A year later at a different hospital (both well known, teaching hospitals) and my second stent – another long story – again, could not get a black cup of coffee. Was served a full sized coke, crackers and peanut butter before my dinner of some kind of meat with gravy, mashed potatoes and a roll plus a fruit cup of sorts. My terrific nurse helped me to order an appropriate breakfast with real coffee for the next morning. This hospital also had a Dunkin Donuts outside their own cafeteria.
    I told the dietitian and the cardiologist that until they started practicing what they preach as well as to stop sending such conflicting messages that they were loosing a lot of credibility.
    I stay healthy with a LCHF diet and specific supplements of my choosing and research. I refused all statins, beta blockers and now off all blood thinners.
    I tell people to question everything……..

    Reply
  2. Kathy Sollien

    Long story short, my stay in the cardiac ICU after a stent in my LAD was told I could not get a black cup of coffee. After all, “I was in the cardiac unit”. They could get me instant decaf if I wanted. Was then served a breakfast of french toast with fake syrup, orange juice, low fat milk, cereal, margarine and that decaf coffee. I had my husband go down to the Dunkin Donuts located inside the hospital to get me real coffee and an egg and sausage sandwich. I ate without the bread.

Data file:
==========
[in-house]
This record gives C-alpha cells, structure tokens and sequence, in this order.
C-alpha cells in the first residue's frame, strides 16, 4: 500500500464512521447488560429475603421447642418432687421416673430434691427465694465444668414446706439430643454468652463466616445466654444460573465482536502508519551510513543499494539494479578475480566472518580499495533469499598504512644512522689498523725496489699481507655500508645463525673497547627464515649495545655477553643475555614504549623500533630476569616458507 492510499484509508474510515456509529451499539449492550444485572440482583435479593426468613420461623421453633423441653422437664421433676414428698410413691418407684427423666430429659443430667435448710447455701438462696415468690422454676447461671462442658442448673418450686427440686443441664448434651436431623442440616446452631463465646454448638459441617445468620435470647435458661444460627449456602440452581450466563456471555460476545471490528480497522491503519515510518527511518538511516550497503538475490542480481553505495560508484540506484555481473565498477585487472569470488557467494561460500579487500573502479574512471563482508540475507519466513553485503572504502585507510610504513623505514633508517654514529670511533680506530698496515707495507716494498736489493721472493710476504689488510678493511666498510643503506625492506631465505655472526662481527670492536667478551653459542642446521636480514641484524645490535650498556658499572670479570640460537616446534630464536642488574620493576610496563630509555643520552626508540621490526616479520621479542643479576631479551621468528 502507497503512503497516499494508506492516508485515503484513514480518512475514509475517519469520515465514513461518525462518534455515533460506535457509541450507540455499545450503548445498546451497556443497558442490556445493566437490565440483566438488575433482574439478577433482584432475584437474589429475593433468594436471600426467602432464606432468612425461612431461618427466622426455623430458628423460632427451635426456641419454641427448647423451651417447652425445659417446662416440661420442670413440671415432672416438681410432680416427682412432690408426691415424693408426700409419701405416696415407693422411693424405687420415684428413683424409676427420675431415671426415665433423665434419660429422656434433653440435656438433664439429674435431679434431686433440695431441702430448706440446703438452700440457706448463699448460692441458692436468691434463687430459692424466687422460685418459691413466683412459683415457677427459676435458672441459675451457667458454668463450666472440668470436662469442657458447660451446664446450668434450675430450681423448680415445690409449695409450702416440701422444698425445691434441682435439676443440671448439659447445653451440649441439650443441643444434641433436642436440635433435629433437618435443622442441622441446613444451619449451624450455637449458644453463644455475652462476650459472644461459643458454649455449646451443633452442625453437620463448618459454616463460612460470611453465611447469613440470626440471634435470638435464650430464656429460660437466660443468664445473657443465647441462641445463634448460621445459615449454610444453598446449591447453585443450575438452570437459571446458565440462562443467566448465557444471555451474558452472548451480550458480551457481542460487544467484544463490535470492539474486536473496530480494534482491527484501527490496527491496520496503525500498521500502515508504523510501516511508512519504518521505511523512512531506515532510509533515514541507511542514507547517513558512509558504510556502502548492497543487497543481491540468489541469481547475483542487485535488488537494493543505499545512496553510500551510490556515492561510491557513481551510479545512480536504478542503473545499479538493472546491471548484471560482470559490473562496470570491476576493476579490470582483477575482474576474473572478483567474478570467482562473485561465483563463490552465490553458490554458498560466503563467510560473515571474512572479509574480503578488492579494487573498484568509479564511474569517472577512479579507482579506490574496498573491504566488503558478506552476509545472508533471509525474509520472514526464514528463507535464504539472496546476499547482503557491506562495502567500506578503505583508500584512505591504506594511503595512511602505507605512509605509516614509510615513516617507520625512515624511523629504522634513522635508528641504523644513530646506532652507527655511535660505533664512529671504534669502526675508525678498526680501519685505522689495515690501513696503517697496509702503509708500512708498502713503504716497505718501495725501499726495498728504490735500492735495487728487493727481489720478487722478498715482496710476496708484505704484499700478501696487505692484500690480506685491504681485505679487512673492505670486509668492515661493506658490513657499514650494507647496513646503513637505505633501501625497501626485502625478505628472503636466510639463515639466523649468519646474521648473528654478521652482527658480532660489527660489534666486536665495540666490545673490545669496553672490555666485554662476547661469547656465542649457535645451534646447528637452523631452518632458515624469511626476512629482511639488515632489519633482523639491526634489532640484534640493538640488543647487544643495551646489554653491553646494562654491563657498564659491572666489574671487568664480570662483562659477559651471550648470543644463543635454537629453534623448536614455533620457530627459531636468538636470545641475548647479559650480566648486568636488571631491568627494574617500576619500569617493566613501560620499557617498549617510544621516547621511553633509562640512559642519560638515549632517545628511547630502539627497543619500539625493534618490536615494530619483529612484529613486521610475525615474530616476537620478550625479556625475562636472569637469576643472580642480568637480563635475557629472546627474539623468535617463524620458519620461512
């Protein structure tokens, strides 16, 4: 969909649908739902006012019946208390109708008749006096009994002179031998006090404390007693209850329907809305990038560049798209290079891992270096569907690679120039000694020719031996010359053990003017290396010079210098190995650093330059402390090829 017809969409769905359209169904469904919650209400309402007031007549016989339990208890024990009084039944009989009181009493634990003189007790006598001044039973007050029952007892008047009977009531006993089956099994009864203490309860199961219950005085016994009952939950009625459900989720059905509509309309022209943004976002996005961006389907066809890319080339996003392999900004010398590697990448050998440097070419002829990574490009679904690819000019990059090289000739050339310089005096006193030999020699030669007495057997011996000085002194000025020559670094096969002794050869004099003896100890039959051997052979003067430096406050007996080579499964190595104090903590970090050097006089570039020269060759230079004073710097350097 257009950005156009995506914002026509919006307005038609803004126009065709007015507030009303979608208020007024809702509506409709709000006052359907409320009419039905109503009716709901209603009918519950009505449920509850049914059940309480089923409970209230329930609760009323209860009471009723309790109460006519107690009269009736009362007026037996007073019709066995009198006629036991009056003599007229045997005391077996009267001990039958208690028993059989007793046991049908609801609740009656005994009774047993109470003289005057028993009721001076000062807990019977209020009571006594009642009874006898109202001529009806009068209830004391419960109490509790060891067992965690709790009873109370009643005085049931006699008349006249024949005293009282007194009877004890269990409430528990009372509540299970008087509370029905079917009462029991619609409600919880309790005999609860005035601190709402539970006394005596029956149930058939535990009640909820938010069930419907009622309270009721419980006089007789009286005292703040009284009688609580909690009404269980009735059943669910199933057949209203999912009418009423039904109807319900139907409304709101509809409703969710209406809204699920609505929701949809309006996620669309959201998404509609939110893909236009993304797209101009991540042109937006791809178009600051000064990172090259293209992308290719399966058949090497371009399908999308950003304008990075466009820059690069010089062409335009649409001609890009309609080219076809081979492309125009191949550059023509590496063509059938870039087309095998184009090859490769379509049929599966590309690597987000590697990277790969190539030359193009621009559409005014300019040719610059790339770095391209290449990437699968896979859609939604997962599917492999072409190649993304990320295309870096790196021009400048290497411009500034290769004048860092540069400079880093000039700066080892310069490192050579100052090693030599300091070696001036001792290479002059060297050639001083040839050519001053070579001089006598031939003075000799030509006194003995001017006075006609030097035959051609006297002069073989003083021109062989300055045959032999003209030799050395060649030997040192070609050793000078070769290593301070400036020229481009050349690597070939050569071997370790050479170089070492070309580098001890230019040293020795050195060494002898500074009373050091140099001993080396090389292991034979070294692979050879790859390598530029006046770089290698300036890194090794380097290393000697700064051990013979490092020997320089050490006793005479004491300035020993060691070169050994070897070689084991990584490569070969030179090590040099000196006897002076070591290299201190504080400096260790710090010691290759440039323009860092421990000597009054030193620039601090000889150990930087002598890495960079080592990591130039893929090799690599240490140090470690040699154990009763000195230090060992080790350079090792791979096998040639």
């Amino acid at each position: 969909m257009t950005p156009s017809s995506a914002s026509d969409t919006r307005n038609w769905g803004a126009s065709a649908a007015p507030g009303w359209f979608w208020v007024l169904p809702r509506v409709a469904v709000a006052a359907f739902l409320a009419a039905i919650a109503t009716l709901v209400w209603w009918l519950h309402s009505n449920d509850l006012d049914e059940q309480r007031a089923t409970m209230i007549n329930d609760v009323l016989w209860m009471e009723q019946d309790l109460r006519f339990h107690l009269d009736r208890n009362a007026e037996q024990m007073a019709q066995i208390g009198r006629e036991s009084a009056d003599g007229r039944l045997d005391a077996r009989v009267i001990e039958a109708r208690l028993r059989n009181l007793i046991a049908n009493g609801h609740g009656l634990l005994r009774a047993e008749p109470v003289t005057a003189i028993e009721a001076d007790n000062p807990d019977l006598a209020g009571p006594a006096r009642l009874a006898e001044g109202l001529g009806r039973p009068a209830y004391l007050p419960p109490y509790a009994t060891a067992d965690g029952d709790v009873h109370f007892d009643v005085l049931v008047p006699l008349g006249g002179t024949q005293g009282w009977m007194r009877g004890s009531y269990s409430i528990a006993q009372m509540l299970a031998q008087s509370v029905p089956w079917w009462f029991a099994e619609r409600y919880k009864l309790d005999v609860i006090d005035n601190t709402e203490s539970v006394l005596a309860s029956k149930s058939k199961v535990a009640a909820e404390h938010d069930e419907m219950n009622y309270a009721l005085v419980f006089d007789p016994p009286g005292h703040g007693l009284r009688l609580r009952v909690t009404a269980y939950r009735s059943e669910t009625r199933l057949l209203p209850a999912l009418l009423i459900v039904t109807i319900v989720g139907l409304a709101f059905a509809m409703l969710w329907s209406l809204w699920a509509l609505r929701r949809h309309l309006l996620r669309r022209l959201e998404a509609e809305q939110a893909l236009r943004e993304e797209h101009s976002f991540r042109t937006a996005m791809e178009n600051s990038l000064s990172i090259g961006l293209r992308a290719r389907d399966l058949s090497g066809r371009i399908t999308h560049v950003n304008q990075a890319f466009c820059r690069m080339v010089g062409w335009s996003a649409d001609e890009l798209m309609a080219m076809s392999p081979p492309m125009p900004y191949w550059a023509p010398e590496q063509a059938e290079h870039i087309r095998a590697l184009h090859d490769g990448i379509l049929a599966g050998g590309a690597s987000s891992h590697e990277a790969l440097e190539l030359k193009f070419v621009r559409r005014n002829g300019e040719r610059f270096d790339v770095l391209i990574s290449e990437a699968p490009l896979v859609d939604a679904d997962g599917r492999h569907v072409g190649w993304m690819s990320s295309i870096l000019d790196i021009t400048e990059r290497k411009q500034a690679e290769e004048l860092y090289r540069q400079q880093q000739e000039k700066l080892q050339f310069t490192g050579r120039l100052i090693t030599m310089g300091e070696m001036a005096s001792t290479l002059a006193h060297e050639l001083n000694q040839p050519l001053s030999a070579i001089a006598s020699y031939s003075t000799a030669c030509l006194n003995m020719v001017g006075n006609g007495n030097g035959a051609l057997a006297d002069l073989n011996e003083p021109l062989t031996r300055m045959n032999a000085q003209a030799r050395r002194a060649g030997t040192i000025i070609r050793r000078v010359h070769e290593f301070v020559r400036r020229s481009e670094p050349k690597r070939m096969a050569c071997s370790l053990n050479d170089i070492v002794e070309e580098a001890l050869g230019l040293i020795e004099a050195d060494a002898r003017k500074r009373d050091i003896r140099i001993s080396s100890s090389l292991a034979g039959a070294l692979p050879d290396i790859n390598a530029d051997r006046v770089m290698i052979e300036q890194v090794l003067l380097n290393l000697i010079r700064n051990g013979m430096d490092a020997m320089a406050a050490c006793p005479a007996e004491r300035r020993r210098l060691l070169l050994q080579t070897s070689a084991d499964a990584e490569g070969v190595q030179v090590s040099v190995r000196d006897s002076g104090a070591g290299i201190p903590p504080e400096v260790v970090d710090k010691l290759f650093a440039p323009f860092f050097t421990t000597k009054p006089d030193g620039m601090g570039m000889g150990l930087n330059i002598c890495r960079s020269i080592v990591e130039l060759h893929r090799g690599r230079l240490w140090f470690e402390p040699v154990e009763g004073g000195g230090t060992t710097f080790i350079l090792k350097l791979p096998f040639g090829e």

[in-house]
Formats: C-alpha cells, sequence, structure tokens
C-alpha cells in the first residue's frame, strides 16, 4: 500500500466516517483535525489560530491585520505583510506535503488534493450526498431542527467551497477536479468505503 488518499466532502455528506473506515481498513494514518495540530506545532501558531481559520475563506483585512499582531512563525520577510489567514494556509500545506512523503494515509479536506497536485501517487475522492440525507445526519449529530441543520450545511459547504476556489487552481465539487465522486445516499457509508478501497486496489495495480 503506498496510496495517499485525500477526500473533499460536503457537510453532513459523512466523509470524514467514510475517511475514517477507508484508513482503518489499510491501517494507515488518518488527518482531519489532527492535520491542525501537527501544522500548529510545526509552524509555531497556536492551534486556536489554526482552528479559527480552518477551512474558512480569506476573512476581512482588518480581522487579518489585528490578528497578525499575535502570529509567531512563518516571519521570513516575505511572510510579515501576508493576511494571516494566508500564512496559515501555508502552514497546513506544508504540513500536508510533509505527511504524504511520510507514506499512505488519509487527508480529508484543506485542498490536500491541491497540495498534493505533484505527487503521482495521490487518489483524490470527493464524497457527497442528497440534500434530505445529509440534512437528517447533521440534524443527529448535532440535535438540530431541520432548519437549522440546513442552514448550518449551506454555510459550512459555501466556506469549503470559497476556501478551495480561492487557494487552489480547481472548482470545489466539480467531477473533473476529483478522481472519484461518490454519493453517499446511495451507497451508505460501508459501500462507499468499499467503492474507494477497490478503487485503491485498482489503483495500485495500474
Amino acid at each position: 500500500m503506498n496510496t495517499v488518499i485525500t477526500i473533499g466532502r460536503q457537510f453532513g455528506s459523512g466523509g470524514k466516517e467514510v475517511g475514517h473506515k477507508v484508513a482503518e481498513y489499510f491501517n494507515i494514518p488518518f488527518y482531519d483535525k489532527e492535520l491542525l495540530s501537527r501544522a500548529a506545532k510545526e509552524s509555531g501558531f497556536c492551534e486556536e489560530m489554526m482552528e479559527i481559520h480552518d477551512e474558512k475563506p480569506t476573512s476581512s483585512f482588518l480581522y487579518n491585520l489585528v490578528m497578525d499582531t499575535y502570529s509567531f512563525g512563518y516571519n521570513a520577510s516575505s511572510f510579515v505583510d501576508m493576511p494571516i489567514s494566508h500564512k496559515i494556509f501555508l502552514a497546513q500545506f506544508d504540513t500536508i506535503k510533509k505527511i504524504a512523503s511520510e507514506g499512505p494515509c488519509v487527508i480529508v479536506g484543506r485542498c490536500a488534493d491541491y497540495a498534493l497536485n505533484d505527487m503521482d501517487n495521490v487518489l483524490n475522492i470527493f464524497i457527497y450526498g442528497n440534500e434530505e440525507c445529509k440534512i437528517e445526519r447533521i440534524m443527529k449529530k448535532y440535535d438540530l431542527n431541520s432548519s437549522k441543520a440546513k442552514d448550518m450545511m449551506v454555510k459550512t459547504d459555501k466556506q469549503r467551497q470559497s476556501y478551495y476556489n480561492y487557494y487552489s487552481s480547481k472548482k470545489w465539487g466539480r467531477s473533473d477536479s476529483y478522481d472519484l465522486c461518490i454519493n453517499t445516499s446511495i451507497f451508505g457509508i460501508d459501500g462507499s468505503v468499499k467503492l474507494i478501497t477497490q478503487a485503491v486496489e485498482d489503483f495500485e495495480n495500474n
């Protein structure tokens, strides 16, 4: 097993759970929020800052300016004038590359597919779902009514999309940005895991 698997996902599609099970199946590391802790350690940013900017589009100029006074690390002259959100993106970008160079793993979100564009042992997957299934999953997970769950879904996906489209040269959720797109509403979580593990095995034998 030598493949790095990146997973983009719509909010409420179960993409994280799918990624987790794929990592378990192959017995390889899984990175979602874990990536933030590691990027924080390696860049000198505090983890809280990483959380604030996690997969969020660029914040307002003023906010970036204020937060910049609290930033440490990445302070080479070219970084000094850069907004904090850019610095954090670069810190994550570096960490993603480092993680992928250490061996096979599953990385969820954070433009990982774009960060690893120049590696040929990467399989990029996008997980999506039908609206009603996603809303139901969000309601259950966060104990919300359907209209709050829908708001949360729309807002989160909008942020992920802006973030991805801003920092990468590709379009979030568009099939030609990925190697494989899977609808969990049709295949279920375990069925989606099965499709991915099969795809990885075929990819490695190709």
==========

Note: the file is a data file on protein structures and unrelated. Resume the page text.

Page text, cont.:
A year later at a different hospital (both well known, teaching hospitals) and my second stent – another long story – again, could not get a black cup of coffee. Was served a full sized coke, crackers and peanut butter before my dinner of some kind of meat with gravy, mashed potatoes and a roll plus a fruit cup of sorts. My terrific nurse helped me to order an appropriate breakfast with real coffee for the next morning. This hospital also had a Dunkin Donuts outside their own cafeteria.
    I told the dietitian and the cardiologist that until they started practicing what they preach as well as to stop sending such conflicting messages that they were loosing a lot of credibility.
    I stay healthy with a LCHF diet and specific supplements of my choosing and research. I refused all statins, beta blockers and now off all blood thinners.
    I tell people to question everything……..

    Reply